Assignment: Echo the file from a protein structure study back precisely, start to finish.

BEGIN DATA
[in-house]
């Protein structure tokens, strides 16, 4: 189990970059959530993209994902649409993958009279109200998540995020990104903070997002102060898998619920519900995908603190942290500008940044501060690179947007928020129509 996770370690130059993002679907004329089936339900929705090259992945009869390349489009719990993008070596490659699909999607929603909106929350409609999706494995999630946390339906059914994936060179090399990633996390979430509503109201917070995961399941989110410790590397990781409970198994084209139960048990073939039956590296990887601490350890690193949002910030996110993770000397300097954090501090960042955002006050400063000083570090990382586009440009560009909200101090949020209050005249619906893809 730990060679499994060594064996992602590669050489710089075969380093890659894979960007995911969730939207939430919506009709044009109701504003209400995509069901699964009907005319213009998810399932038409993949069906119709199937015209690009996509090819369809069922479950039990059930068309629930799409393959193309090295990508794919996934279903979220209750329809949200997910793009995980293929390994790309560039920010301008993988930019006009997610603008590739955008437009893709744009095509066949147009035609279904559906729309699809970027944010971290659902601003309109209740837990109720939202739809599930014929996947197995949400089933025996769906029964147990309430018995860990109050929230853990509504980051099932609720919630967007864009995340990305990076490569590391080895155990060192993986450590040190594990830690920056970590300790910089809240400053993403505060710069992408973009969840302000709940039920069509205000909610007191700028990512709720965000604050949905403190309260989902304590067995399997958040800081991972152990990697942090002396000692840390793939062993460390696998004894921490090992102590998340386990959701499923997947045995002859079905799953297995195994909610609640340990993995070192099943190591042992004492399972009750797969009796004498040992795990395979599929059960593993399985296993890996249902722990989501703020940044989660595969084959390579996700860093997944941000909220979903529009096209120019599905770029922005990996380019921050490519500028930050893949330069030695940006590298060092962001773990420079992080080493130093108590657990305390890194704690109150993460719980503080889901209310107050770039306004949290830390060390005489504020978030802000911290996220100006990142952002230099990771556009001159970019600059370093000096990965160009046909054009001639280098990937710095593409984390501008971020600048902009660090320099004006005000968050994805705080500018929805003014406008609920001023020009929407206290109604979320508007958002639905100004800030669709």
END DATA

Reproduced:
[in-house]
């Protein structure tokens, strides 16, 4: 189990970059959530993209994902649409993958009279109200998540995020990104903070997002102060898998619920519900995908603190942290500008940044501060690179947007928020129509 996770370690130059993002679907004329089936339900929705090259992945009869390349489009719990993008070596490659699909999607929603909106929350409609999706494995999630946390339906059914994936060179090399990633996390979430509503109201917070995961399941989110410790590397990781409970198994084209139960048990073939039956590296990887601490350890690193949002910030996110993770000397300097954090501090960042955002006050400063000083570090990382586009440009560009909200101090949020209050005249619906893809 730990060679499994060594064996992602590669050489710089075969380093890659894979960007995911969730939207939430919506009709044009109701504003209400995509069901699964009907005319213009998810399932038409993949069906119709199937015209690009996509090819369809069922479950039990059930068309629930799409393959193309090295990508794919996934279903979220209750329809949200997910793009995980293929390994790309560039920010301008993988930019006009997610603008590739955008437009893709744009095509066949147009035609279904559906729309699809970027944010971290659902601003309109209740837990109720939202739809599930014929996947197995949400089933025996769906029964147990309430018995860990109050929230853990509504980051099932609720919630967007864009995340990305990076490569590391080895155990060192993986450590040190594990830690920056970590300790910089809240400053993403505060710069992408973009969840302000709940039920069509205000909610007191700028990512709720965000604050949905403190309260989902304590067995399997958040800081991972152990990697942090002396000692840390793939062993460390696998004894921490090992102590998340386990959701499923997947045995002859079905799953297995195994909610609640340990993995070192099943190591042992004492399972009750797969009796004498040992795990395979599929059960593993399985296993890996249902722990989501703020940044989660595969084959390579996700860093997944941000909220979903529009096209120019599905770029922005990996380019921050490519500028930050893949330069030695940006590298060092962001773990420079992080080493130093108590657990305390890194704690109150993460719980503080889901209310107050770039306004949290830390060390005489504020978030802000911290996220100006990142952002230099990771556009001159970019600059370093000096990965160009046909054009001639280098990937710095593409984390501008971020600048902009660090320099004006005000968050994805705080500018929805003014406008609920001023020009929407206290109604979320508007958002639905100004800030669709």